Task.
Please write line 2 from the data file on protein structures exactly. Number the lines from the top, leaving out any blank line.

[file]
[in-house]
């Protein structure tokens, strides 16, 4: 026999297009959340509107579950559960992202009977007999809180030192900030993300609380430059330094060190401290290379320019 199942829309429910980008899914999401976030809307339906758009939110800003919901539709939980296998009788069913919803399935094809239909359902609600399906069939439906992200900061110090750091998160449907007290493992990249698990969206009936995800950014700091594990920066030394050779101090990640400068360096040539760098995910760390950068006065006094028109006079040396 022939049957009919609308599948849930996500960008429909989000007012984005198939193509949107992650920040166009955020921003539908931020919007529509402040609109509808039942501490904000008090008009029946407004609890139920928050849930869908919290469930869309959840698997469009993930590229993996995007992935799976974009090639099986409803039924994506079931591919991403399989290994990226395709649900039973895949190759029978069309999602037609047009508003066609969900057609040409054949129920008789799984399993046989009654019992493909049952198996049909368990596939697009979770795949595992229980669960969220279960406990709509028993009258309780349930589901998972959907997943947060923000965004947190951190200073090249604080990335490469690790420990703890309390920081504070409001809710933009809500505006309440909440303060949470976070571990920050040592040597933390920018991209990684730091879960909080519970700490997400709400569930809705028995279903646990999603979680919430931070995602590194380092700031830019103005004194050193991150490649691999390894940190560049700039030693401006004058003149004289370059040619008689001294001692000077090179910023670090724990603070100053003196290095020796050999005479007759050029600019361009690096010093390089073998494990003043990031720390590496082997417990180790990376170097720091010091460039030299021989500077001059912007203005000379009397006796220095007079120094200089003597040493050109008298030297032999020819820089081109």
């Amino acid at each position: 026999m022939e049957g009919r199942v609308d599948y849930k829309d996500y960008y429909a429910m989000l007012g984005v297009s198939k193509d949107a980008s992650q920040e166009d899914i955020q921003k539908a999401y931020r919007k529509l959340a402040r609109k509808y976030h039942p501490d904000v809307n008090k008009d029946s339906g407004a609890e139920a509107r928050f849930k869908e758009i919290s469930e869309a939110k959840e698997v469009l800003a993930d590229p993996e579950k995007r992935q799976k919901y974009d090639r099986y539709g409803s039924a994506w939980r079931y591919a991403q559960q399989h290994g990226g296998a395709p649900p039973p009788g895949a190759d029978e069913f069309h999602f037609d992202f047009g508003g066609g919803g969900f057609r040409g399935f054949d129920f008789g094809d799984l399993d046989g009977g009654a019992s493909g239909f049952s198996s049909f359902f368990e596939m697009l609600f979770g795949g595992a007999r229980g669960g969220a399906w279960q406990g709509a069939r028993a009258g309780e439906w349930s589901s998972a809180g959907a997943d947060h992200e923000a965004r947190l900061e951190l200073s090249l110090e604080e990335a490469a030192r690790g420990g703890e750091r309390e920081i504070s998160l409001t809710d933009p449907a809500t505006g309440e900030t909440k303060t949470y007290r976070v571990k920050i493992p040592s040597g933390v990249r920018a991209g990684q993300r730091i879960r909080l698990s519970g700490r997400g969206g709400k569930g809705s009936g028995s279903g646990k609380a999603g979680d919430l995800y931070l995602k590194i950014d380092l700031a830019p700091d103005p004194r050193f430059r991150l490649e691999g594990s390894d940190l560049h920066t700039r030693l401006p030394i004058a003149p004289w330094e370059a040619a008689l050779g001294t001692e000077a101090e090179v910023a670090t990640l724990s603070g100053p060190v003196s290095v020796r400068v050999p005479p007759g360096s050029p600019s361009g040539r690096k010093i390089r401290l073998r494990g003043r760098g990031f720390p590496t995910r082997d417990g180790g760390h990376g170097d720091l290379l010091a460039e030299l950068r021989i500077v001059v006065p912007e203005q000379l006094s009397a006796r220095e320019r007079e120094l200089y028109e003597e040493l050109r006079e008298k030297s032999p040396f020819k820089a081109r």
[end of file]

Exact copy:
């Protein structure tokens, strides 16, 4: 026999297009959340509107579950559960992202009977007999809180030192900030993300609380430059330094060190401290290379320019 199942829309429910980008899914999401976030809307339906758009939110800003919901539709939980296998009788069913919803399935094809239909359902609600399906069939439906992200900061110090750091998160449907007290493992990249698990969206009936995800950014700091594990920066030394050779101090990640400068360096040539760098995910760390950068006065006094028109006079040396 022939049957009919609308599948849930996500960008429909989000007012984005198939193509949107992650920040166009955020921003539908931020919007529509402040609109509808039942501490904000008090008009029946407004609890139920928050849930869908919290469930869309959840698997469009993930590229993996995007992935799976974009090639099986409803039924994506079931591919991403399989290994990226395709649900039973895949190759029978069309999602037609047009508003066609969900057609040409054949129920008789799984399993046989009654019992493909049952198996049909368990596939697009979770795949595992229980669960969220279960406990709509028993009258309780349930589901998972959907997943947060923000965004947190951190200073090249604080990335490469690790420990703890309390920081504070409001809710933009809500505006309440909440303060949470976070571990920050040592040597933390920018991209990684730091879960909080519970700490997400709400569930809705028995279903646990999603979680919430931070995602590194380092700031830019103005004194050193991150490649691999390894940190560049700039030693401006004058003149004289370059040619008689001294001692000077090179910023670090724990603070100053003196290095020796050999005479007759050029600019361009690096010093390089073998494990003043990031720390590496082997417990180790990376170097720091010091460039030299021989500077001059912007203005000379009397006796220095007079120094200089003597040493050109008298030297032999020819820089081109």